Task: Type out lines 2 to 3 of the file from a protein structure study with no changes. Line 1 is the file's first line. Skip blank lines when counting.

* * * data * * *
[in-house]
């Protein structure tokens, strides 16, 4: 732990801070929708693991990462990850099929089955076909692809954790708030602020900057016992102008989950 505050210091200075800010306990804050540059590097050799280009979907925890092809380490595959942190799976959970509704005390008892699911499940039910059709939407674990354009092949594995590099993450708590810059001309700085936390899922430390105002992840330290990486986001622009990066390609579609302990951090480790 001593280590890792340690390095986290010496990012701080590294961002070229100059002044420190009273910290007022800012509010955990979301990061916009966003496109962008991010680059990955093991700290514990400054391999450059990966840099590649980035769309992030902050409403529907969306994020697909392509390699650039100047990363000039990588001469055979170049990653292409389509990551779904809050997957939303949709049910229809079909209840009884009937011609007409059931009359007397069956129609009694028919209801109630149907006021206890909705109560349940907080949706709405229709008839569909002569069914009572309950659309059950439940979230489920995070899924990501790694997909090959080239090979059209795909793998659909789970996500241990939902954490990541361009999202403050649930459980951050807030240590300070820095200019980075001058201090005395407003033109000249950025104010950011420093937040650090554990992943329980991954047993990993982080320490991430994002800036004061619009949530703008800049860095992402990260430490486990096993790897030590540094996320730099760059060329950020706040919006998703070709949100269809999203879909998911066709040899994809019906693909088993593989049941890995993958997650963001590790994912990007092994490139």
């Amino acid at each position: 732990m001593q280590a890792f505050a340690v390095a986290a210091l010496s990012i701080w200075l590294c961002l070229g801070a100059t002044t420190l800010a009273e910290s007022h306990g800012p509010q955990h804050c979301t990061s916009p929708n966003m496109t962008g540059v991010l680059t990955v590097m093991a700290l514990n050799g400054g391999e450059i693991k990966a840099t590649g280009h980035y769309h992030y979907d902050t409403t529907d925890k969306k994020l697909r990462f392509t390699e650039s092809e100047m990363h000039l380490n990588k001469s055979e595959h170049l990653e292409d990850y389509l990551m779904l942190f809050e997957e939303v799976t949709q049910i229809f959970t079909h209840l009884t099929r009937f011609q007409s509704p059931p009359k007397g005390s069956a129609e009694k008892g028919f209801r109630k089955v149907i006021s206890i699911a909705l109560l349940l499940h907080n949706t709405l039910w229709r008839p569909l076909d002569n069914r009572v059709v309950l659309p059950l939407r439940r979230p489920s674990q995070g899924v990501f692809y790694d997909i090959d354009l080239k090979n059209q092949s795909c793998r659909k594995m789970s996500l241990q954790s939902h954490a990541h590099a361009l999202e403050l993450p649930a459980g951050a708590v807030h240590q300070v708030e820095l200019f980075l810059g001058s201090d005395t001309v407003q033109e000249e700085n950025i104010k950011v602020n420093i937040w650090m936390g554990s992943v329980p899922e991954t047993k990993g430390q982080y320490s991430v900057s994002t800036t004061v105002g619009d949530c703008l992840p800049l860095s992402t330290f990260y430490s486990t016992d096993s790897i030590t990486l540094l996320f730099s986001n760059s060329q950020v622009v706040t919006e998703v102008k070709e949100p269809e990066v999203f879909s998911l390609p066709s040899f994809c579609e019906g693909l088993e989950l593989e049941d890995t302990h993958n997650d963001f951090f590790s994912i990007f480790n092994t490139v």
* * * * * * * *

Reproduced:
């Protein structure tokens, strides 16, 4: 732990801070929708693991990462990850099929089955076909692809954790708030602020900057016992102008989950 505050210091200075800010306990804050540059590097050799280009979907925890092809380490595959942190799976959970509704005390008892699911499940039910059709939407674990354009092949594995590099993450708590810059001309700085936390899922430390105002992840330290990486986001622009990066390609579609302990951090480790 001593280590890792340690390095986290010496990012701080590294961002070229100059002044420190009273910290007022800012509010955990979301990061916009966003496109962008991010680059990955093991700290514990400054391999450059990966840099590649980035769309992030902050409403529907969306994020697909392509390699650039100047990363000039990588001469055979170049990653292409389509990551779904809050997957939303949709049910229809079909209840009884009937011609007409059931009359007397069956129609009694028919209801109630149907006021206890909705109560349940907080949706709405229709008839569909002569069914009572309950659309059950439940979230489920995070899924990501790694997909090959080239090979059209795909793998659909789970996500241990939902954490990541361009999202403050649930459980951050807030240590300070820095200019980075001058201090005395407003033109000249950025104010950011420093937040650090554990992943329980991954047993990993982080320490991430994002800036004061619009949530703008800049860095992402990260430490486990096993790897030590540094996320730099760059060329950020706040919006998703070709949100269809999203879909998911066709040899994809019906693909088993593989049941890995993958997650963001590790994912990007092994490139």
């Amino acid at each position: 732990m001593q280590a890792f505050a340690v390095a986290a210091l010496s990012i701080w200075l590294c961002l070229g801070a100059t002044t420190l800010a009273e910290s007022h306990g800012p509010q955990h804050c979301t990061s916009p929708n966003m496109t962008g540059v991010l680059t990955v590097m093991a700290l514990n050799g400054g391999e450059i693991k990966a840099t590649g280009h980035y769309h992030y979907d902050t409403t529907d925890k969306k994020l697909r990462f392509t390699e650039s092809e100047m990363h000039l380490n990588k001469s055979e595959h170049l990653e292409d990850y389509l990551m779904l942190f809050e997957e939303v799976t949709q049910i229809f959970t079909h209840l009884t099929r009937f011609q007409s509704p059931p009359k007397g005390s069956a129609e009694k008892g028919f209801r109630k089955v149907i006021s206890i699911a909705l109560l349940l499940h907080n949706t709405l039910w229709r008839p569909l076909d002569n069914r009572v059709v309950l659309p059950l939407r439940r979230p489920s674990q995070g899924v990501f692809y790694d997909i090959d354009l080239k090979n059209q092949s795909c793998r659909k594995m789970s996500l241990q954790s939902h954490a990541h590099a361009l999202e403050l993450p649930a459980g951050a708590v807030h240590q300070v708030e820095l200019f980075l810059g001058s201090d005395t001309v407003q033109e000249e700085n950025i104010k950011v602020n420093i937040w650090m936390g554990s992943v329980p899922e991954t047993k990993g430390q982080y320490s991430v900057s994002t800036t004061v105002g619009d949530c703008l992840p800049l860095s992402t330290f990260y430490s486990t016992d096993s790897i030590t990486l540094l996320f730099s986001n760059s060329q950020v622009v706040t919006e998703v102008k070709e949100p269809e990066v999203f879909s998911l390609p066709s040899f994809c579609e019906g693909l088993e989950l593989e049941d890995t302990h993958n997650d963001f951090f590790s994912i990007f480790n092994t490139v």